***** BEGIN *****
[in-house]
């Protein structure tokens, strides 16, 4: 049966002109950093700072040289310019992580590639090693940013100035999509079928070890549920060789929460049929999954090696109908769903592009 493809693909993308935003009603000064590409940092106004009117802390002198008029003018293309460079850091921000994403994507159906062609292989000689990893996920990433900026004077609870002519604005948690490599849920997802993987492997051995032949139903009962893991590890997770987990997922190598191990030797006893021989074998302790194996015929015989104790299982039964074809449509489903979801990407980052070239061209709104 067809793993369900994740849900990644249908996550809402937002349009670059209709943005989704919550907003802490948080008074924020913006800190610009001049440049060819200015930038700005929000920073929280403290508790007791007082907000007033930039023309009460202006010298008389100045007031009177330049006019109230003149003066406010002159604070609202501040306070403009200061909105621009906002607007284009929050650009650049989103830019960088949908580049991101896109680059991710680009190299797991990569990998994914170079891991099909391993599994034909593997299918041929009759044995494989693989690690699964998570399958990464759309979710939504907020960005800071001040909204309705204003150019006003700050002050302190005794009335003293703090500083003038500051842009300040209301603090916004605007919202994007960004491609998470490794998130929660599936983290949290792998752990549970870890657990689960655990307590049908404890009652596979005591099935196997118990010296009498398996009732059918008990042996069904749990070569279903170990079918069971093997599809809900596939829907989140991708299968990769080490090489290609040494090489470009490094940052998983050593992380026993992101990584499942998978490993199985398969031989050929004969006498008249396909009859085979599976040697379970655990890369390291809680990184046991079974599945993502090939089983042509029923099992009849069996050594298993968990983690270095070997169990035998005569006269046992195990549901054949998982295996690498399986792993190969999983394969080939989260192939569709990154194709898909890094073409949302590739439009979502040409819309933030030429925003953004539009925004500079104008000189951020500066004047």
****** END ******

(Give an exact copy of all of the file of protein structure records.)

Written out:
[in-house]
């Protein structure tokens, strides 16, 4: 049966002109950093700072040289310019992580590639090693940013100035999509079928070890549920060789929460049929999954090696109908769903592009 493809693909993308935003009603000064590409940092106004009117802390002198008029003018293309460079850091921000994403994507159906062609292989000689990893996920990433900026004077609870002519604005948690490599849920997802993987492997051995032949139903009962893991590890997770987990997922190598191990030797006893021989074998302790194996015929015989104790299982039964074809449509489903979801990407980052070239061209709104 067809793993369900994740849900990644249908996550809402937002349009670059209709943005989704919550907003802490948080008074924020913006800190610009001049440049060819200015930038700005929000920073929280403290508790007791007082907000007033930039023309009460202006010298008389100045007031009177330049006019109230003149003066406010002159604070609202501040306070403009200061909105621009906002607007284009929050650009650049989103830019960088949908580049991101896109680059991710680009190299797991990569990998994914170079891991099909391993599994034909593997299918041929009759044995494989693989690690699964998570399958990464759309979710939504907020960005800071001040909204309705204003150019006003700050002050302190005794009335003293703090500083003038500051842009300040209301603090916004605007919202994007960004491609998470490794998130929660599936983290949290792998752990549970870890657990689960655990307590049908404890009652596979005591099935196997118990010296009498398996009732059918008990042996069904749990070569279903170990079918069971093997599809809900596939829907989140991708299968990769080490090489290609040494090489470009490094940052998983050593992380026993992101990584499942998978490993199985398969031989050929004969006498008249396909009859085979599976040697379970655990890369390291809680990184046991079974599945993502090939089983042509029923099992009849069996050594298993968990983690270095070997169990035998005569006269046992195990549901054949998982295996690498399986792993190969999983394969080939989260192939569709990154194709898909890094073409949302590739439009979502040409819309933030030429925003953004539009925004500079104008000189951020500066004047």